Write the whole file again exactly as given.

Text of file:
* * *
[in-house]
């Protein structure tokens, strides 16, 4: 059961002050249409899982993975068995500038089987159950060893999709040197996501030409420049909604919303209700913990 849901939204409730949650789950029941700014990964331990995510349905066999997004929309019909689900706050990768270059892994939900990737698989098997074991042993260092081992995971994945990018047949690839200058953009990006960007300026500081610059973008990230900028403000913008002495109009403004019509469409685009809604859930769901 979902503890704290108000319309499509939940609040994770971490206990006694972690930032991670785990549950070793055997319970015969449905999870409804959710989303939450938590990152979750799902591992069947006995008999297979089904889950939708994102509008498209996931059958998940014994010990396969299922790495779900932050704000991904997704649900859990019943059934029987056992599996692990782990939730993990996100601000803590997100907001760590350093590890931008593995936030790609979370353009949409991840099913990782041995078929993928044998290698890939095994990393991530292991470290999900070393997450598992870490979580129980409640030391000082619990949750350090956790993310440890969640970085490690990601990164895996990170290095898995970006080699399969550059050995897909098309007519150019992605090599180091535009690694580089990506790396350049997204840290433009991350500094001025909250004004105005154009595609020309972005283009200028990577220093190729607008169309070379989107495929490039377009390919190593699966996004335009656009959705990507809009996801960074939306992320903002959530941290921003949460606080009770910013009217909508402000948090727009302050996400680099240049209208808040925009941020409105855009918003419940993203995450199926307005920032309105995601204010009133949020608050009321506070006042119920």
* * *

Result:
[in-house]
């Protein structure tokens, strides 16, 4: 059961002050249409899982993975068995500038089987159950060893999709040197996501030409420049909604919303209700913990 849901939204409730949650789950029941700014990964331990995510349905066999997004929309019909689900706050990768270059892994939900990737698989098997074991042993260092081992995971994945990018047949690839200058953009990006960007300026500081610059973008990230900028403000913008002495109009403004019509469409685009809604859930769901 979902503890704290108000319309499509939940609040994770971490206990006694972690930032991670785990549950070793055997319970015969449905999870409804959710989303939450938590990152979750799902591992069947006995008999297979089904889950939708994102509008498209996931059958998940014994010990396969299922790495779900932050704000991904997704649900859990019943059934029987056992599996692990782990939730993990996100601000803590997100907001760590350093590890931008593995936030790609979370353009949409991840099913990782041995078929993928044998290698890939095994990393991530292991470290999900070393997450598992870490979580129980409640030391000082619990949750350090956790993310440890969640970085490690990601990164895996990170290095898995970006080699399969550059050995897909098309007519150019992605090599180091535009690694580089990506790396350049997204840290433009991350500094001025909250004004105005154009595609020309972005283009200028990577220093190729607008169309070379989107495929490039377009390919190593699966996004335009656009959705990507809009996801960074939306992320903002959530941290921003949460606080009770910013009217909508402000948090727009302050996400680099240049209208808040925009941020409105855009918003419940993203995450199926307005920032309105995601204010009133949020608050009321506070006042119920």